🎭 Blues for an Alabama Sky
📍 National Theatre
🎟 PR invite
I took my first-ever visit to National Theatre to watch Blues for an Alabama Sky.
The 1995 play, written by Pearl Cleage, headed to Southbank, for a startling revival directed by Lynette Linton.
Set in an all-Black neighbourhood in 1930s Harlem, New York, the story follows a group of friends battling to keep their artistic dreams alive amidst the beginning of the Great Depression.
We meet Angel (Samira Wiley), a struggling Blues singer who recently lost her job and boyfriend. Angel shares an apartment with her gay best friend, Guy (Giles Terera), a fashion designer who dreams of being in Paris, designing outfits for the famous Josephine Baker. Across the hall is the shy and awkward Delia (Ronke Adékoluẹjo), who aspires to open a family planning clinic in Harlem. The quartet are complete with Sam (Sule Rimi), a charming, outgoing doctor, who delivers babies during the day, and then parties all night.
The play takes place entirely in the apartment building, with the Harlem Renaissance serving as the backdrop. It is a time when there was economic uncertainty, hardship and dwindling opportunity. Despite this, the characters strive for freedom.
The friends frequently come together, hanging out in Angel and Guy’s apartment, reciting Langston Hughes’ poetry, and drinking champagne. This is disrupted when Angel falls for Leland Cunningham (Osy Ikhile), a God-fearing man from Alabama. Their romance is adorable, to begin with, but when Leland’s conservative views are revealed, it causes strain on Angel’s friendships and her own feelings.
Lynette Linton has created a beautiful production. I admired the transitions between scenes as the stage revolved. Frankie Bradshaw’s set and costume design were stunning, transporting us back into 1930s New York.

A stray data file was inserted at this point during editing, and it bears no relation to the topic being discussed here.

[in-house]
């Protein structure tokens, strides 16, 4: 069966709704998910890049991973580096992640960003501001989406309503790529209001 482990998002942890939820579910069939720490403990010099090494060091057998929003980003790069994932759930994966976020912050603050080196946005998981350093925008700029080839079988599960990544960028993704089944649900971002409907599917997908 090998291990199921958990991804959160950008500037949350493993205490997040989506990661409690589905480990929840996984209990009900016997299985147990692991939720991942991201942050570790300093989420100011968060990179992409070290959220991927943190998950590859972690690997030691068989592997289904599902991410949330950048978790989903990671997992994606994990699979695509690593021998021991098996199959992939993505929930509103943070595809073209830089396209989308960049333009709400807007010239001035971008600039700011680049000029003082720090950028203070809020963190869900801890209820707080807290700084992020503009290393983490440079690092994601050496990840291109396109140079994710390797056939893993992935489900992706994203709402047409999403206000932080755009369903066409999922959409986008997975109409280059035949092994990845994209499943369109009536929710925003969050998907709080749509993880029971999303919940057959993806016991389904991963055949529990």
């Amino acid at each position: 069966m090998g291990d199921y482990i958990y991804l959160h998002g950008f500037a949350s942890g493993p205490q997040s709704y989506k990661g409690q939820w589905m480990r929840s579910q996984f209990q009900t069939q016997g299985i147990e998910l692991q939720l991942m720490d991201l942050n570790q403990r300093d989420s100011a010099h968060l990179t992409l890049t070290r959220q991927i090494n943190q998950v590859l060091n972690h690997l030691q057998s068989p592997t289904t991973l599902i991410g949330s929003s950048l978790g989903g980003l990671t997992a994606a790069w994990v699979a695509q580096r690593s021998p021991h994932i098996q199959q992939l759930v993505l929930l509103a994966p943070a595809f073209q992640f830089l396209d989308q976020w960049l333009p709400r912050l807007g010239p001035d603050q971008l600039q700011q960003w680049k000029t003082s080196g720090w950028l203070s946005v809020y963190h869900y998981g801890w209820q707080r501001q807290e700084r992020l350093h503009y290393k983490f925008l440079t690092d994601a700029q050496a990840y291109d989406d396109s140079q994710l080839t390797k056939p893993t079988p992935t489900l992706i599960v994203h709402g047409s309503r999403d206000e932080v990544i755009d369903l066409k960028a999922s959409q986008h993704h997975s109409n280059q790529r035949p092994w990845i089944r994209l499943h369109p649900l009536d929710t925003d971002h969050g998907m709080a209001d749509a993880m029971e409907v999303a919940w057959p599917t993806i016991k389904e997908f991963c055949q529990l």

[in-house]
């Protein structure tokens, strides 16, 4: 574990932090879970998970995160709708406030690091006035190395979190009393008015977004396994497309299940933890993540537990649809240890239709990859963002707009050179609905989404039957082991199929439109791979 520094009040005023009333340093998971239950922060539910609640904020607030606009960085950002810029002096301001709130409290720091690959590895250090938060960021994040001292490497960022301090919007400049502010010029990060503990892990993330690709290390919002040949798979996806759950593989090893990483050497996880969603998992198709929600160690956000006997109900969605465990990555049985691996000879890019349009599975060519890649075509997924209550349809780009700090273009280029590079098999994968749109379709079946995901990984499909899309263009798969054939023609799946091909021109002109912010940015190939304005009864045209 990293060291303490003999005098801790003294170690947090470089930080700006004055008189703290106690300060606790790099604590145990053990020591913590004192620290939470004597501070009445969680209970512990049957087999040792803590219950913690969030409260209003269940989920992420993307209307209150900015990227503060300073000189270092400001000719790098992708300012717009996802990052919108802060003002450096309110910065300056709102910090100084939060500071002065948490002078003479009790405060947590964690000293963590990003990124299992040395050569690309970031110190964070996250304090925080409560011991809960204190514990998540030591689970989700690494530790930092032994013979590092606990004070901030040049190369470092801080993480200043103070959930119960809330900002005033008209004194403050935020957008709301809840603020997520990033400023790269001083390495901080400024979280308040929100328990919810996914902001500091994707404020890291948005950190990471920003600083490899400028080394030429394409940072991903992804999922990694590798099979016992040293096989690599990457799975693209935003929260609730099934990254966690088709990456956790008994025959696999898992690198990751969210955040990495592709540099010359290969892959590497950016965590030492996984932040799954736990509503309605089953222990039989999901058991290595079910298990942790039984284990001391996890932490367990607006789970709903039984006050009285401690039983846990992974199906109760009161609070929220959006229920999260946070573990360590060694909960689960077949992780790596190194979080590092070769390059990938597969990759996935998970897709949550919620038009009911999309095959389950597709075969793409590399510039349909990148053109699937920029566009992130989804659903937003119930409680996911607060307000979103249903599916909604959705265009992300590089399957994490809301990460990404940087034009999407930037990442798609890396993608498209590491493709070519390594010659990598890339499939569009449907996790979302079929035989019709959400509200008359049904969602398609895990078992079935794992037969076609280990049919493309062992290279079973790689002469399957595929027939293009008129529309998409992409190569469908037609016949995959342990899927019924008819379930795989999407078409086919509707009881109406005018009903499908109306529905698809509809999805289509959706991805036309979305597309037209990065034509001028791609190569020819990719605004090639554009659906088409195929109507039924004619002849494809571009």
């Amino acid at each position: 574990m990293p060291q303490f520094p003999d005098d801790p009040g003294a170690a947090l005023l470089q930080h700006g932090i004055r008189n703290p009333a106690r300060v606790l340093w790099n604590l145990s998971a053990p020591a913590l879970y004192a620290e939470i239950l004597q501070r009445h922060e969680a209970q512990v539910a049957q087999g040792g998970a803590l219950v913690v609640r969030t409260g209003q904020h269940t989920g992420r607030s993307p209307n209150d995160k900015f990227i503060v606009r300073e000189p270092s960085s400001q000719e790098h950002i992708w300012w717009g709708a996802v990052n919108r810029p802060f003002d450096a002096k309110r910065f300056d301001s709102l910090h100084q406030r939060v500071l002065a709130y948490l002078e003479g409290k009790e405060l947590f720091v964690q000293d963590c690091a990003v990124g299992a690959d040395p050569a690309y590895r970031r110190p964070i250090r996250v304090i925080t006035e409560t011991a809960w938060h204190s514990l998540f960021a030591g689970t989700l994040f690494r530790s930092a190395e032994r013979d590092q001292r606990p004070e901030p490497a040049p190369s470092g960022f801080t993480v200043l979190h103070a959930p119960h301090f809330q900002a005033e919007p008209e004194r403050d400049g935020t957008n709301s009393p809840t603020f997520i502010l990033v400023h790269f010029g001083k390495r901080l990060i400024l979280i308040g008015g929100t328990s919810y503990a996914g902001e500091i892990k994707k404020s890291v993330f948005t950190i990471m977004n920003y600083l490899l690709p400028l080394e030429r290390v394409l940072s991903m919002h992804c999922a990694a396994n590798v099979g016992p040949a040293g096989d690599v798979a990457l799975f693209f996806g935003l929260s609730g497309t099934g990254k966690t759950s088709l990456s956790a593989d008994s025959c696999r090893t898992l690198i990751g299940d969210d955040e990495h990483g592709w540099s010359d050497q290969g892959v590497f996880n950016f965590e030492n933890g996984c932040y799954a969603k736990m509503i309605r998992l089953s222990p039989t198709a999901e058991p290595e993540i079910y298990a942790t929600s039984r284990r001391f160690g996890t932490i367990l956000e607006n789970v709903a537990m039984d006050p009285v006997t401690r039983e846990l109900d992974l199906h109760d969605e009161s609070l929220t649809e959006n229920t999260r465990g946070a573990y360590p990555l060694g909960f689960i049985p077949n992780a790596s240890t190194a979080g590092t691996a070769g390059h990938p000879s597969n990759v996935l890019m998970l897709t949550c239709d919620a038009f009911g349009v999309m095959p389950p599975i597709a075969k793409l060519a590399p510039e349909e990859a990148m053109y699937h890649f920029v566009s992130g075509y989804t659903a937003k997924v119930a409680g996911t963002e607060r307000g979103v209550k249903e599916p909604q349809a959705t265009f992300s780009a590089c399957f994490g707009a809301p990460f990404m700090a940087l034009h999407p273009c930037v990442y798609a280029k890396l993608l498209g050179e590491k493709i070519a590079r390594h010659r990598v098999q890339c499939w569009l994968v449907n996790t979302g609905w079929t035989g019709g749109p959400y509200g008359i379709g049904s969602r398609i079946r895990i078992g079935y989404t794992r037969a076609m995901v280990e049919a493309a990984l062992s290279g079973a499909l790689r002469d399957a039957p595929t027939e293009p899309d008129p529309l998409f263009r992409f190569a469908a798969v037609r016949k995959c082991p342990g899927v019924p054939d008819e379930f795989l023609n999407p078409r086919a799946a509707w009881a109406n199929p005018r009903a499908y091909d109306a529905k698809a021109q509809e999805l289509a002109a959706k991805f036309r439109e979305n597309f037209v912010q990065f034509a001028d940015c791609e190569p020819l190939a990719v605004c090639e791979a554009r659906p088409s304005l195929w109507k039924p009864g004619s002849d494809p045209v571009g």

The talented cast was incredible, and each character shone in their own way. A complex group of friends, I loved all their interactions. Samira Wiley’s performance as Angel was a brilliant mix of sass, humour, and a dash of self-centeredness. Wiley and Terera displayed the perfect friendship duo. The matching energy, flamboyancy, wit, and vocals were a joy to watch and a highlight of the performance!
Adékoluẹjo’s performance was another standout, as she portrayed Delia in a timid manner, with the occasional awkward outbursts. It certainly provided many of the humorous moments of the show. Delia and Sam’s scenes were endearing, and I very much enjoyed the dialogue in their scenes and their blossoming relationship. Their moments felt poignant; Adékoluẹjo and Rimi’s onstage chemistry was undeniable.
Act One was far more slow-paced; there was a lot of dialogue with little action to match. The scenes picked up once the harmonic ensemble joined the stage, led by Wiley’s strong vocals. From then, the rest of the show was captivating, with some scenes causing audible gasps from the audience.
Cleage’s writing includes heavy but necessary topics. It is a timely play, which Sule Rimi acknowledged in our interview during the rehearsals. Themes such as reproductive freedom, homosexuality, and racism, are so relevant and vital in our current climate – I appreciated how sensitively the production shared this.
Pearl Cleage has written an impactful piece of theatre with honest characters, resonant in our current society. Even with a bittersweet ending, Blues for an Alabama Sky is a story that reflects reality, and I am thankful for this revival.
You can catch Blues for an Alabama Sky until 5th November 2022!